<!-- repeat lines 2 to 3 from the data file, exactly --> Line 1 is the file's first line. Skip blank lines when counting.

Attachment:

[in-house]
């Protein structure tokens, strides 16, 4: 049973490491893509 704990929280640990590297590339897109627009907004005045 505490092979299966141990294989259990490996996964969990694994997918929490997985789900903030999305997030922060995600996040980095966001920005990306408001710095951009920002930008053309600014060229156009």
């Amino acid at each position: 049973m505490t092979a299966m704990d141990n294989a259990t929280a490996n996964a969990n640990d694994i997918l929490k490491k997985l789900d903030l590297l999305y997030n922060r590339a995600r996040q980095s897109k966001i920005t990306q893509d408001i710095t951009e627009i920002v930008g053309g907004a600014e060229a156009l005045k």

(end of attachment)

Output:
């Protein structure tokens, strides 16, 4: 049973490491893509 704990929280640990590297590339897109627009907004005045 505490092979299966141990294989259990490996996964969990694994997918929490997985789900903030999305997030922060995600996040980095966001920005990306408001710095951009920002930008053309600014060229156009």
């Amino acid at each position: 049973m505490t092979a299966m704990d141990n294989a259990t929280a490996n996964a969990n640990d694994i997918l929490k490491k997985l789900d903030l590297l999305y997030n922060r590339a995600r996040q980095s897109k966001i920005t990306q893509d408001i710095t951009e627009i920002v930008g053309g907004a600014e060229a156009l005045k």